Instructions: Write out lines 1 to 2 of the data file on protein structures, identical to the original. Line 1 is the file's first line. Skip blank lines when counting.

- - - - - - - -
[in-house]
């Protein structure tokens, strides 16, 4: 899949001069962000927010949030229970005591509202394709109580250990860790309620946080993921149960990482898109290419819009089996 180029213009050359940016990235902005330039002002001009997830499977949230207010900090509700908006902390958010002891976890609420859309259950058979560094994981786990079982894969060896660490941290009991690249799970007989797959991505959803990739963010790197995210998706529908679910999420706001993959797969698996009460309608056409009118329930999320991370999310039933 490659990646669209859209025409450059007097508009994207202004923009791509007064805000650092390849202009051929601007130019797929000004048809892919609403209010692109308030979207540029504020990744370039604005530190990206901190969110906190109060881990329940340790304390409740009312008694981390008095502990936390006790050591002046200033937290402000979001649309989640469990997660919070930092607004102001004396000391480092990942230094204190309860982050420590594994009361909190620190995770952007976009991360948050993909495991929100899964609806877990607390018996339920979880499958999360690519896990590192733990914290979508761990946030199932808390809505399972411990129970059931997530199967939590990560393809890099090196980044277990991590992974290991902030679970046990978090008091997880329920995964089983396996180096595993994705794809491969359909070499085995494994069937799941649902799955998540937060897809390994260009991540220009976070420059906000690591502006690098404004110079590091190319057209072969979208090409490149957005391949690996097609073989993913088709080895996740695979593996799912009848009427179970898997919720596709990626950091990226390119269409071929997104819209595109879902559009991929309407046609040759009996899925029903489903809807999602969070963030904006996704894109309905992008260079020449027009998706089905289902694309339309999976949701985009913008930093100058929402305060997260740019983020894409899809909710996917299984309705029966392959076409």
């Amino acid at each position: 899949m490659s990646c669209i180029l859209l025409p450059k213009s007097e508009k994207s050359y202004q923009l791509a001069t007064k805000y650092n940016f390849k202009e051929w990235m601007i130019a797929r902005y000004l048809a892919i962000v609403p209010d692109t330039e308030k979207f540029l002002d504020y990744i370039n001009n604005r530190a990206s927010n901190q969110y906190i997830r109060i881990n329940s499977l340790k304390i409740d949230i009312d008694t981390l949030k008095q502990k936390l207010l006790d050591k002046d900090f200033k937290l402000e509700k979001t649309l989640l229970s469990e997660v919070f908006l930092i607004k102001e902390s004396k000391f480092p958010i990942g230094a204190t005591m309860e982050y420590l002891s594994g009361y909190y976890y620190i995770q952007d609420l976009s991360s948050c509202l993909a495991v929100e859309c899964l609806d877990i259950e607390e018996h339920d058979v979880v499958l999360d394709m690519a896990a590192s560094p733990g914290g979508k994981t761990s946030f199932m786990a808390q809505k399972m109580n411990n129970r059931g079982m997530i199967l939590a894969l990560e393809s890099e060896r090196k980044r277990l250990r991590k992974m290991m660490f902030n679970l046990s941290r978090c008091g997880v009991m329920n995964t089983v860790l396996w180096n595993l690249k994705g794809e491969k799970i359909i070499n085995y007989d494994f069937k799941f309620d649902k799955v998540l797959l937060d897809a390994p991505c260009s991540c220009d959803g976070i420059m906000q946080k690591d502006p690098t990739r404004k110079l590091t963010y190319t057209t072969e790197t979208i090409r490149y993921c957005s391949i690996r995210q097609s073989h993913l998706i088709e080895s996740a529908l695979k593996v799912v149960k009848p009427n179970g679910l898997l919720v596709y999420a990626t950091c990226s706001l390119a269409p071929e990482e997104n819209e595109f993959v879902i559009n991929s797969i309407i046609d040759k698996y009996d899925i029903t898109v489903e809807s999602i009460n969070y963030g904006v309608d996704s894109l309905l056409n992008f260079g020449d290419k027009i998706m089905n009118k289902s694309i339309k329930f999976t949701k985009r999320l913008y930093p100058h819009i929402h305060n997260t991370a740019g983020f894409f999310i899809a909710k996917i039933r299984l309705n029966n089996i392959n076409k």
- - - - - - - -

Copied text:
[in-house]
């Protein structure tokens, strides 16, 4: 899949001069962000927010949030229970005591509202394709109580250990860790309620946080993921149960990482898109290419819009089996 180029213009050359940016990235902005330039002002001009997830499977949230207010900090509700908006902390958010002891976890609420859309259950058979560094994981786990079982894969060896660490941290009991690249799970007989797959991505959803990739963010790197995210998706529908679910999420706001993959797969698996009460309608056409009118329930999320991370999310039933 490659990646669209859209025409450059007097508009994207202004923009791509007064805000650092390849202009051929601007130019797929000004048809892919609403209010692109308030979207540029504020990744370039604005530190990206901190969110906190109060881990329940340790304390409740009312008694981390008095502990936390006790050591002046200033937290402000979001649309989640469990997660919070930092607004102001004396000391480092990942230094204190309860982050420590594994009361909190620190995770952007976009991360948050993909495991929100899964609806877990607390018996339920979880499958999360690519896990590192733990914290979508761990946030199932808390809505399972411990129970059931997530199967939590990560393809890099090196980044277990991590992974290991902030679970046990978090008091997880329920995964089983396996180096595993994705794809491969359909070499085995494994069937799941649902799955998540937060897809390994260009991540220009976070420059906000690591502006690098404004110079590091190319057209072969979208090409490149957005391949690996097609073989993913088709080895996740695979593996799912009848009427179970898997919720596709990626950091990226390119269409071929997104819209595109879902559009991929309407046609040759009996899925029903489903809807999602969070963030904006996704894109309905992008260079020449027009998706089905289902694309339309999976949701985009913008930093100058929402305060997260740019983020894409899809909710996917299984309705029966392959076409």